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July 1956

Secondary Tumors of the Penis: Report of Four Cases

Author Affiliations

Los Angeles
From the Departments of Urology and Pathology, Veterans Administration Center, and Division of Urology, University of California Medical Center.

AMA Arch Surg. 1956;73(1):105-111. doi:10.1001/archsurg.1956.01280010107014

Secondary tumors of the penis are admittedly rare. However, like many so-called pathological curiosities the number of reported cases in the literature belies their true occurrence, and in any large autopsy series secondary tumor infiltrations of the corpora cavernosa will be found sporadically.

In a review of the literature of the last 70 years, we have found 59 cases of metastatic infiltrations of the penis. These are summarized in the Table according to the sites of origin. Primary tumors have arisen from the prostate, bladder, rectum, kidney, testis, lung, liver, nasopharynx, and ilium. In the majority of cases the metastatic penile tumors have originated in the prostate, bladder, and rectum. Four additional cases of secondary tumor infiltrations of the penis are being reported: one from the rectum, one from the bladder, and two from the prostate.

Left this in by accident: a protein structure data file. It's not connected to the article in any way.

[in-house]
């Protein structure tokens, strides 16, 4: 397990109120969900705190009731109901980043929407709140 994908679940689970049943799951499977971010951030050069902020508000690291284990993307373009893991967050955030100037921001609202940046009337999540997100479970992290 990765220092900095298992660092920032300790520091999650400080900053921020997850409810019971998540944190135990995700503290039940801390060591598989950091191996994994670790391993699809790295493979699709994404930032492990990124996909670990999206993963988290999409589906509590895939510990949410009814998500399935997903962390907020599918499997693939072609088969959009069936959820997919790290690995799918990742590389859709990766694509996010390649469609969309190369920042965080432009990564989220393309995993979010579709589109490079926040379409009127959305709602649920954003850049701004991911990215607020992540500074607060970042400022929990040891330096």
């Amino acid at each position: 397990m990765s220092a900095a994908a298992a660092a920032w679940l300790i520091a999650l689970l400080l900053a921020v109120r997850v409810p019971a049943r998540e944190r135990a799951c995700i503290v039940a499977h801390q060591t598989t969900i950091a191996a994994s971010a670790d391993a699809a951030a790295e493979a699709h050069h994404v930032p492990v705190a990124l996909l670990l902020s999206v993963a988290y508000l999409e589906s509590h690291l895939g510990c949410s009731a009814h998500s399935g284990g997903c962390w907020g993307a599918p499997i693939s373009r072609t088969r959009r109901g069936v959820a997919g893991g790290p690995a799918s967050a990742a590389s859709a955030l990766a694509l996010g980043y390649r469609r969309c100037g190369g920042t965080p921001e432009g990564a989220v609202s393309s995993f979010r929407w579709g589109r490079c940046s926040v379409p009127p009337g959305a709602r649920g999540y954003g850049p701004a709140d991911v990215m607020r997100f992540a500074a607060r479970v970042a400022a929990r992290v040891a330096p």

Report of Cases 

Case 1.  —A 47-year-old white man had a total colectomy in

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